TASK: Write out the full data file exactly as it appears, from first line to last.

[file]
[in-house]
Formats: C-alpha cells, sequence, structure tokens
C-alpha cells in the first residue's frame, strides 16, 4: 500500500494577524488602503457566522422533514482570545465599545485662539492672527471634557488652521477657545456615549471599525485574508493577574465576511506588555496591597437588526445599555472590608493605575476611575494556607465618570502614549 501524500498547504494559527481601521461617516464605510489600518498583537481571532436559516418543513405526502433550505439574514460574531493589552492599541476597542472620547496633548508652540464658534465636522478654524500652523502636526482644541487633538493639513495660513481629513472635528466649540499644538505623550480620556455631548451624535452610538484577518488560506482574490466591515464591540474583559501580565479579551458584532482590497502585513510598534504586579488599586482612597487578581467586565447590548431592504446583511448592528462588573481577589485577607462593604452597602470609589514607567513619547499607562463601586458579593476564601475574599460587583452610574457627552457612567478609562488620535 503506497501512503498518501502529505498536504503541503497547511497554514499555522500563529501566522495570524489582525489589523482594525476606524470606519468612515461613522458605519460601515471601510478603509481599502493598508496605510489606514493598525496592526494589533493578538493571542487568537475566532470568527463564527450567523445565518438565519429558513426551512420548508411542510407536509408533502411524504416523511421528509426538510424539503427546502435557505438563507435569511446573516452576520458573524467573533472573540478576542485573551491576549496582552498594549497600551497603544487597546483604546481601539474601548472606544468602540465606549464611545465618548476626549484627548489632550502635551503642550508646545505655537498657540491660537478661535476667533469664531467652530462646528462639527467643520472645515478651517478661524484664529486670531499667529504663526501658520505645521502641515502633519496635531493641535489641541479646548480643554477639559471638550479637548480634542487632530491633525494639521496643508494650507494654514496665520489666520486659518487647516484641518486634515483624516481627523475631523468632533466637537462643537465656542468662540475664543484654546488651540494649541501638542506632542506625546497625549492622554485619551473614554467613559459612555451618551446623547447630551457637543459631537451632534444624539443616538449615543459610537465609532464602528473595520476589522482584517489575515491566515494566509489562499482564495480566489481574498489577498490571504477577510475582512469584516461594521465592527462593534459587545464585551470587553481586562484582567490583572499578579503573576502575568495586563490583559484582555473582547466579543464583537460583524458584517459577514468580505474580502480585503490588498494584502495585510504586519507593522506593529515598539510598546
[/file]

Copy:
[in-house]
Formats: C-alpha cells, sequence, structure tokens
C-alpha cells in the first residue's frame, strides 16, 4: 500500500494577524488602503457566522422533514482570545465599545485662539492672527471634557488652521477657545456615549471599525485574508493577574465576511506588555496591597437588526445599555472590608493605575476611575494556607465618570502614549 501524500498547504494559527481601521461617516464605510489600518498583537481571532436559516418543513405526502433550505439574514460574531493589552492599541476597542472620547496633548508652540464658534465636522478654524500652523502636526482644541487633538493639513495660513481629513472635528466649540499644538505623550480620556455631548451624535452610538484577518488560506482574490466591515464591540474583559501580565479579551458584532482590497502585513510598534504586579488599586482612597487578581467586565447590548431592504446583511448592528462588573481577589485577607462593604452597602470609589514607567513619547499607562463601586458579593476564601475574599460587583452610574457627552457612567478609562488620535 503506497501512503498518501502529505498536504503541503497547511497554514499555522500563529501566522495570524489582525489589523482594525476606524470606519468612515461613522458605519460601515471601510478603509481599502493598508496605510489606514493598525496592526494589533493578538493571542487568537475566532470568527463564527450567523445565518438565519429558513426551512420548508411542510407536509408533502411524504416523511421528509426538510424539503427546502435557505438563507435569511446573516452576520458573524467573533472573540478576542485573551491576549496582552498594549497600551497603544487597546483604546481601539474601548472606544468602540465606549464611545465618548476626549484627548489632550502635551503642550508646545505655537498657540491660537478661535476667533469664531467652530462646528462639527467643520472645515478651517478661524484664529486670531499667529504663526501658520505645521502641515502633519496635531493641535489641541479646548480643554477639559471638550479637548480634542487632530491633525494639521496643508494650507494654514496665520489666520486659518487647516484641518486634515483624516481627523475631523468632533466637537462643537465656542468662540475664543484654546488651540494649541501638542506632542506625546497625549492622554485619551473614554467613559459612555451618551446623547447630551457637543459631537451632534444624539443616538449615543459610537465609532464602528473595520476589522482584517489575515491566515494566509489562499482564495480566489481574498489577498490571504477577510475582512469584516461594521465592527462593534459587545464585551470587553481586562484582567490583572499578579503573576502575568495586563490583559484582555473582547466579543464583537460583524458584517459577514468580505474580502480585503490588498494584502495585510504586519507593522506593529515598539510598546